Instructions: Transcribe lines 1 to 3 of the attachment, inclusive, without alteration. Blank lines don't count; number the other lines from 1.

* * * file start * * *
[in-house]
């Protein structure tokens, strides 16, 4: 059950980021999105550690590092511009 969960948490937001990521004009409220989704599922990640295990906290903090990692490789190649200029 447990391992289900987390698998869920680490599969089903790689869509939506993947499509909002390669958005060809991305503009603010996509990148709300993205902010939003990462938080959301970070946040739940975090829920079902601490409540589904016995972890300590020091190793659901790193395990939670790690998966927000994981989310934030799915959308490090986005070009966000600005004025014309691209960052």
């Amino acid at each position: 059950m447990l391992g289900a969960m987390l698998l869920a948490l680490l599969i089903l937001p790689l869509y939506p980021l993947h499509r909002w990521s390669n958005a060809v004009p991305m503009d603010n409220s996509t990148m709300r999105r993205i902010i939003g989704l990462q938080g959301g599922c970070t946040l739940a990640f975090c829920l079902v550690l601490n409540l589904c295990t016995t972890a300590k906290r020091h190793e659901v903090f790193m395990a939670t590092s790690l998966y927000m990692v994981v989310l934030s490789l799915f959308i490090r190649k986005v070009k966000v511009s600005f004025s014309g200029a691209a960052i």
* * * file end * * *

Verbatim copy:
[in-house]
């Protein structure tokens, strides 16, 4: 059950980021999105550690590092511009 969960948490937001990521004009409220989704599922990640295990906290903090990692490789190649200029 447990391992289900987390698998869920680490599969089903790689869509939506993947499509909002390669958005060809991305503009603010996509990148709300993205902010939003990462938080959301970070946040739940975090829920079902601490409540589904016995972890300590020091190793659901790193395990939670790690998966927000994981989310934030799915959308490090986005070009966000600005004025014309691209960052």
């Amino acid at each position: 059950m447990l391992g289900a969960m987390l698998l869920a948490l680490l599969i089903l937001p790689l869509y939506p980021l993947h499509r909002w990521s390669n958005a060809v004009p991305m503009d603010n409220s996509t990148m709300r999105r993205i902010i939003g989704l990462q938080g959301g599922c970070t946040l739940a990640f975090c829920l079902v550690l601490n409540l589904c295990t016995t972890a300590k906290r020091h190793e659901v903090f790193m395990a939670t590092s790690l998966y927000m990692v994981v989310l934030s490789l799915f959308i490090r190649k986005v070009k966000v511009s600005f004025s014309g200029a691209a960052i």